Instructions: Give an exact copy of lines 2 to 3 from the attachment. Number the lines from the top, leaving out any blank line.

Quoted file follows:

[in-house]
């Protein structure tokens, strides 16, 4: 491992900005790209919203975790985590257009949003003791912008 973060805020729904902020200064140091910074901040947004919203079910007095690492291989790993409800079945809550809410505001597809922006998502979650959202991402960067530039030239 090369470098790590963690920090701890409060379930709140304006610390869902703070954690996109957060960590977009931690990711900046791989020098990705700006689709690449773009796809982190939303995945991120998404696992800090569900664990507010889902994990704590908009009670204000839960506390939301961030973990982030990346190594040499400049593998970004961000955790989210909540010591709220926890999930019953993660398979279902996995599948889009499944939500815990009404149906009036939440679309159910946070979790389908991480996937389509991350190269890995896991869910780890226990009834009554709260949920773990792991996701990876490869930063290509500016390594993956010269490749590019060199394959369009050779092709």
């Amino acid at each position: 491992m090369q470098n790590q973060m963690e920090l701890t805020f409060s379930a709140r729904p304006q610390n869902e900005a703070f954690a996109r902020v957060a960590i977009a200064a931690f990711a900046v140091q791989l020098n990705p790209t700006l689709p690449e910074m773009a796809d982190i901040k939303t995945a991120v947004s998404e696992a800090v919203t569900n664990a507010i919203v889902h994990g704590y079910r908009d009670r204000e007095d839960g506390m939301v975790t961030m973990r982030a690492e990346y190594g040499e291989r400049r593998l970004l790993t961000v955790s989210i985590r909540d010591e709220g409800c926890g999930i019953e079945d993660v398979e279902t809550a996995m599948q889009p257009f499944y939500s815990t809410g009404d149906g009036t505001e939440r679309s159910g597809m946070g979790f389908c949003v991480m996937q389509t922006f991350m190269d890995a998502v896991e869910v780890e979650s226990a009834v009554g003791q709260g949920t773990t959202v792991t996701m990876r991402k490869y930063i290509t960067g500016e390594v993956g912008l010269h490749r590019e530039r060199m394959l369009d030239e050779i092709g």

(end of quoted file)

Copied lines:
């Protein structure tokens, strides 16, 4: 491992900005790209919203975790985590257009949003003791912008 973060805020729904902020200064140091910074901040947004919203079910007095690492291989790993409800079945809550809410505001597809922006998502979650959202991402960067530039030239 090369470098790590963690920090701890409060379930709140304006610390869902703070954690996109957060960590977009931690990711900046791989020098990705700006689709690449773009796809982190939303995945991120998404696992800090569900664990507010889902994990704590908009009670204000839960506390939301961030973990982030990346190594040499400049593998970004961000955790989210909540010591709220926890999930019953993660398979279902996995599948889009499944939500815990009404149906009036939440679309159910946070979790389908991480996937389509991350190269890995896991869910780890226990009834009554709260949920773990792991996701990876490869930063290509500016390594993956010269490749590019060199394959369009050779092709």
């Amino acid at each position: 491992m090369q470098n790590q973060m963690e920090l701890t805020f409060s379930a709140r729904p304006q610390n869902e900005a703070f954690a996109r902020v957060a960590i977009a200064a931690f990711a900046v140091q791989l020098n990705p790209t700006l689709p690449e910074m773009a796809d982190i901040k939303t995945a991120v947004s998404e696992a800090v919203t569900n664990a507010i919203v889902h994990g704590y079910r908009d009670r204000e007095d839960g506390m939301v975790t961030m973990r982030a690492e990346y190594g040499e291989r400049r593998l970004l790993t961000v955790s989210i985590r909540d010591e709220g409800c926890g999930i019953e079945d993660v398979e279902t809550a996995m599948q889009p257009f499944y939500s815990t809410g009404d149906g009036t505001e939440r679309s159910g597809m946070g979790f389908c949003v991480m996937q389509t922006f991350m190269d890995a998502v896991e869910v780890e979650s226990a009834v009554g003791q709260g949920t773990t959202v792991t996701m990876r991402k490869y930063i290509t960067g500016e390594v993956g912008l010269h490749r590019e530039r060199m394959l369009d030239e050779i092709g």